On Friday, May 16, Senator Obama fought back stating, “It is time to turn the page on eight years of policies that have strengthened Iran and failed to secure America or our ally Israel. Instead of tough talk and no action, we need to do what (Presidents) Kennedy, Nixon and Reagan did and use all elements of American power — including tough, principled, and direct diplomacy — to pressure countries like Iran and Syria.” He was ready to debate with anyone, anytime, anywhere on foreign policy.

While such hoopla about American foreign policy before this year’s presidential election is quite natural and desirable, it nonetheless once again unmasked how hypocritical and short-sighted politicians are. In an op-ed published on May 16 in the Washington Post, James Rubin, a former State Department official from the Clinton administration, said McCain, responding to a question in a television interview two years ago about whether U.S. diplomats should be working with the Hamas government in Gaza, said: “They’re the government; sooner or later we are going to have to deal with them, one way or another, and I understand why this administration and previous administrations had such antipathy toward Hamas because of their dedication to violence and the things that they not only espouse but practice.” McCain added: “But it’s a new reality in the Middle East. I think the lesson is people want security and a decent life and decent future, that they want democracy. Fatah was not giving them that.” [Rubin, who interviewed McCain for the British network Sky News, said McCain was “guilty of hypocrisy” and accused him of “smearing” Obama.]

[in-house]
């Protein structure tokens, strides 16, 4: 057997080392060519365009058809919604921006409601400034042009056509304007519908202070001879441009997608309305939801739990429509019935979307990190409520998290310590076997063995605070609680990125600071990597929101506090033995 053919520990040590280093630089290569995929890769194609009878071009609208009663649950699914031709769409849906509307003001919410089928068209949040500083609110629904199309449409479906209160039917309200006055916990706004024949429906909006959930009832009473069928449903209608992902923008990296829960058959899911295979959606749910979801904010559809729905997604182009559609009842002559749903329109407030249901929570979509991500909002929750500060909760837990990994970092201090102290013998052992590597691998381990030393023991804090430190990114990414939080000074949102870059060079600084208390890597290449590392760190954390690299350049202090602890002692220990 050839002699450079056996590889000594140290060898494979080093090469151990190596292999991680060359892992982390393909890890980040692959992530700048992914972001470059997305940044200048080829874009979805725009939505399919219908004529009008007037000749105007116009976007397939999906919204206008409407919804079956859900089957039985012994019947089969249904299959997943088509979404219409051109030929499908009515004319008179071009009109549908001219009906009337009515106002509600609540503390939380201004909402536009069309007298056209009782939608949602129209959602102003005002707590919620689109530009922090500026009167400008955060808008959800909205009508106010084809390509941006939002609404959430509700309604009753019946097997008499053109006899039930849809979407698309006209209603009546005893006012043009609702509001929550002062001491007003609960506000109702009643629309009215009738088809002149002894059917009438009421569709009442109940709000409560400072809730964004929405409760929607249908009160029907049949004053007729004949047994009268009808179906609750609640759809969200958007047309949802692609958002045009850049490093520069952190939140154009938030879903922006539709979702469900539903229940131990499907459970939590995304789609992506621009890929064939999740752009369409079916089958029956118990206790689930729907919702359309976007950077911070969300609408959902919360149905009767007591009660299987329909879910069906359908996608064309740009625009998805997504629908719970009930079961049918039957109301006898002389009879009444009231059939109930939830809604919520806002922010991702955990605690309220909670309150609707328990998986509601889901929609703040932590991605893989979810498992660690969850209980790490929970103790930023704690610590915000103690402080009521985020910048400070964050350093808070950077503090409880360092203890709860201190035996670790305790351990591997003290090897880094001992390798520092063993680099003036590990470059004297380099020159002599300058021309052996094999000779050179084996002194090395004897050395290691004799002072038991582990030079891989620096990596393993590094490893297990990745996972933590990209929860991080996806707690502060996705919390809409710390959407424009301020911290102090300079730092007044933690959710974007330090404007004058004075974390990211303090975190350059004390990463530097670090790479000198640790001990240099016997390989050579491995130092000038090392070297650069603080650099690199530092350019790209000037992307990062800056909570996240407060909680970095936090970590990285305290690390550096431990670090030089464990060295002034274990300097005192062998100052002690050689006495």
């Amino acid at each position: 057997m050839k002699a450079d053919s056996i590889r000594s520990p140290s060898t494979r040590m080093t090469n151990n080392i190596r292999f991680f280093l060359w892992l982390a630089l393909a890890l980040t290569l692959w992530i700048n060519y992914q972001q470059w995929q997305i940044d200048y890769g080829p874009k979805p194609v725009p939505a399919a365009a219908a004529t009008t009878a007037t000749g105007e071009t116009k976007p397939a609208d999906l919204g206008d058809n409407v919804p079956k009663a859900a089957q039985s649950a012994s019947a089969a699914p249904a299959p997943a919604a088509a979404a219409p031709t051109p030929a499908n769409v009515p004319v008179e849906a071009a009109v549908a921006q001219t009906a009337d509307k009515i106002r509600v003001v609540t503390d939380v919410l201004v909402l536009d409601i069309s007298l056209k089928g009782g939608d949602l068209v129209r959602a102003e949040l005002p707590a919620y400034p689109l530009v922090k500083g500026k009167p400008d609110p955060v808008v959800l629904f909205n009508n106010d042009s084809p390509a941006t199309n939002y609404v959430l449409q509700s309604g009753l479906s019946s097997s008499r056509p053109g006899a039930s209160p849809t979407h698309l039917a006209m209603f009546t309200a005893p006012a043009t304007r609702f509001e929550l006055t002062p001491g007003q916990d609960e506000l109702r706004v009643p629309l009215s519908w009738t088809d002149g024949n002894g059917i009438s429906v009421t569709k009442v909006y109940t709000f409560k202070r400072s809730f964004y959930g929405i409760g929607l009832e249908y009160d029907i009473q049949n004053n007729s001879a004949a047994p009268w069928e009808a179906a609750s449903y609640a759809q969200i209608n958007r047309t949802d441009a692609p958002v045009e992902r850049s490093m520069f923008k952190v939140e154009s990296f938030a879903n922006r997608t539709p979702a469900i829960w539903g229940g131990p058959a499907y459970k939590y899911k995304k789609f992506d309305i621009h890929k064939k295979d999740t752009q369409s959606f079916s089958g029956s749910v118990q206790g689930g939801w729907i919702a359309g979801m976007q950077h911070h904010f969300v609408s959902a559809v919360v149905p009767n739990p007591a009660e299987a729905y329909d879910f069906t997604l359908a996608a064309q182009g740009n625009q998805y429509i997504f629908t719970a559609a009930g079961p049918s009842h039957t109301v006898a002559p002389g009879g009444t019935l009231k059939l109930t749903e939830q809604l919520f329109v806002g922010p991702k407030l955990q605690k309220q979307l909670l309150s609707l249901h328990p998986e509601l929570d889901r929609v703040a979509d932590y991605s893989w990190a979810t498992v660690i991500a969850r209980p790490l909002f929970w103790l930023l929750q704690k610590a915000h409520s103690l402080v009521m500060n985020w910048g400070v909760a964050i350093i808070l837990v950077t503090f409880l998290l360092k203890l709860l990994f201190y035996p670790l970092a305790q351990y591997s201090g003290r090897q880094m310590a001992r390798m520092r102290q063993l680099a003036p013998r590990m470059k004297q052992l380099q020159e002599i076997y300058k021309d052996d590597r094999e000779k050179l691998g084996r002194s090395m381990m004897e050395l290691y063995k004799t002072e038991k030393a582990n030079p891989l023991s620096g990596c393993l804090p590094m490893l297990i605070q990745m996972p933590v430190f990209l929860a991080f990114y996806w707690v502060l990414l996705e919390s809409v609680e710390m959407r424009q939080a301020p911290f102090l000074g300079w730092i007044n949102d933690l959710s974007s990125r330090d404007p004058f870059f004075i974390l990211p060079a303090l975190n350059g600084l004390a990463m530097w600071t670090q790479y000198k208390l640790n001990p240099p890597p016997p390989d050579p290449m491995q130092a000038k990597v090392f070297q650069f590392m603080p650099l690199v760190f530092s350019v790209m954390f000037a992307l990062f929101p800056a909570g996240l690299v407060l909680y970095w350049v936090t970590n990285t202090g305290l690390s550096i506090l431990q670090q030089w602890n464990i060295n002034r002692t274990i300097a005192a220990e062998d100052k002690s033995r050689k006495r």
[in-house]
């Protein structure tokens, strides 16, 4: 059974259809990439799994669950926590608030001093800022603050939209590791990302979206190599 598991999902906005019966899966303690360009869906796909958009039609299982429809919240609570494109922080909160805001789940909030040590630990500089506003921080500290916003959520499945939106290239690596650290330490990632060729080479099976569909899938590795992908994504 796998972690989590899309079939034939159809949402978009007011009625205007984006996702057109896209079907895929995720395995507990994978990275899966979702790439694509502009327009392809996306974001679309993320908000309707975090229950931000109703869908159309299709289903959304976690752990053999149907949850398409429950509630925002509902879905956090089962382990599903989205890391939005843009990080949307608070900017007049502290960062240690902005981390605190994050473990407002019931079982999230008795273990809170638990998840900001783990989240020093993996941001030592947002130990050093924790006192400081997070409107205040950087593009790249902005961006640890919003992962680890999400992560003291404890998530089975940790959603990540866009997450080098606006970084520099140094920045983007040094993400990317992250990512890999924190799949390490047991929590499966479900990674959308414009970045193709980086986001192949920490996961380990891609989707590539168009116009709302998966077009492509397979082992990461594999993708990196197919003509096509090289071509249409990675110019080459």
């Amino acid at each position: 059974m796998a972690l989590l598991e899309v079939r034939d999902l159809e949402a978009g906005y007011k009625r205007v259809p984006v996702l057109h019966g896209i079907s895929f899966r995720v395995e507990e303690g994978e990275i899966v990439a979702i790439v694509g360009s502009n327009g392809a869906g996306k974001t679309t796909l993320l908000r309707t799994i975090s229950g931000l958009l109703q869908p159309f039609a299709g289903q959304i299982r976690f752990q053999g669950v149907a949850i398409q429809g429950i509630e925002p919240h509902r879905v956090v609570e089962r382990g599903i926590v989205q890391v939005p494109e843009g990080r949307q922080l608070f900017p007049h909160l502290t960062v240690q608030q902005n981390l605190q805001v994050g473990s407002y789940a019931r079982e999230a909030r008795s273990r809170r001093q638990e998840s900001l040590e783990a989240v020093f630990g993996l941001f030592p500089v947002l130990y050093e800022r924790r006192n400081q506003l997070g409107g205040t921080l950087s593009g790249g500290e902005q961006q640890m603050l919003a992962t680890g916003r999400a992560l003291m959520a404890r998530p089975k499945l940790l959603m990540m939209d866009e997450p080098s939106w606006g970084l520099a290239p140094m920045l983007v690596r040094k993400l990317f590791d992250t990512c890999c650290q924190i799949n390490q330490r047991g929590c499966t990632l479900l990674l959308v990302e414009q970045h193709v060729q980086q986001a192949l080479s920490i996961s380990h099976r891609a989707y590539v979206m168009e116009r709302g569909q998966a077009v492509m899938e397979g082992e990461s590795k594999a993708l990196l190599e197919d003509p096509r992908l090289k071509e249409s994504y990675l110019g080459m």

So what has really changed in the last two years for Senator McCain other than the fact that he is now the Republican candidate for the White House, something that he was not before? Hamas still runs the Gaza Strip, and Dr. Ahmadinejad is still the elected president of Iran!

Well, hypocrisy and lying are nothing new to most American politicians when push comes to shove. They simply get worse in the election year. We have also noticed how the White House misled everyone with claims about Iraq’s threat, presence of the WMDs, etc. – all only to be found false.

The American people need a serious internal discussion about their foreign policy, especially about the Middle East (and Iran, in particular, in the light of her expressed desire to harness nuclear technology) that supplies oil, America’s newly stoked urge for global hegemony (empire building) and her perennial quest for security, not just for herself but also for her ‘stalwart’ ally – the Zionist state of Israel, with her despicable records of sadistic brutality, racism and inhumanity against the dispossessed Palestinians. They must also debate whether President Bush’s last eight years have been successful in their national quest for security, global leadership, peace and prosperity. Such a discussion needs to weigh in the pros against the cons. It must be done thoroughly, fairly and justly without the influence of any lobby group. If the last eight years were bad, what change must America bring about? As the only superpower in our time, the policies must not only be good for the American people but also for all humanity. Who, of all the candidates, may be the better presidential candidate to bring about that desired state?

(To be continued)